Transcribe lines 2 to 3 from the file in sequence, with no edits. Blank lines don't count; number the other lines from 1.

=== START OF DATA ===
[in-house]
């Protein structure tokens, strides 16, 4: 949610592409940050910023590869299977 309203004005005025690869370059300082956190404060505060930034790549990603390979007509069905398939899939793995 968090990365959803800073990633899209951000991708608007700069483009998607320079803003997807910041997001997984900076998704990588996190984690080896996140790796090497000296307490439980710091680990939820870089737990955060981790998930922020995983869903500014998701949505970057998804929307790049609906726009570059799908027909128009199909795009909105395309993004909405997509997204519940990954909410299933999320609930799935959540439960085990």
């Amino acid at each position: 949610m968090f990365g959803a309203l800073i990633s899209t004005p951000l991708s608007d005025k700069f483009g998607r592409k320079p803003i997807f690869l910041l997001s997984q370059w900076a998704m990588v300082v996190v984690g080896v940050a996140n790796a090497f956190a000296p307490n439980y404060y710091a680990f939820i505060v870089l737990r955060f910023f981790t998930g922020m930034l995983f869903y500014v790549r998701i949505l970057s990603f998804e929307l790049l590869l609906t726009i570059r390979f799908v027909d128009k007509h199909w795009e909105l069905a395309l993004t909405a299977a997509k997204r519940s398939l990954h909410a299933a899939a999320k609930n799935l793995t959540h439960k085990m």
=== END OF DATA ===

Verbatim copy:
């Protein structure tokens, strides 16, 4: 949610592409940050910023590869299977 309203004005005025690869370059300082956190404060505060930034790549990603390979007509069905398939899939793995 968090990365959803800073990633899209951000991708608007700069483009998607320079803003997807910041997001997984900076998704990588996190984690080896996140790796090497000296307490439980710091680990939820870089737990955060981790998930922020995983869903500014998701949505970057998804929307790049609906726009570059799908027909128009199909795009909105395309993004909405997509997204519940990954909410299933999320609930799935959540439960085990």
């Amino acid at each position: 949610m968090f990365g959803a309203l800073i990633s899209t004005p951000l991708s608007d005025k700069f483009g998607r592409k320079p803003i997807f690869l910041l997001s997984q370059w900076a998704m990588v300082v996190v984690g080896v940050a996140n790796a090497f956190a000296p307490n439980y404060y710091a680990f939820i505060v870089l737990r955060f910023f981790t998930g922020m930034l995983f869903y500014v790549r998701i949505l970057s990603f998804e929307l790049l590869l609906t726009i570059r390979f799908v027909d128009k007509h199909w795009e909105l069905a395309l993004t909405a299977a997509k997204r519940s398939l990954h909410a299933a899939a999320k609930n799935l793995t959540h439960k085990m």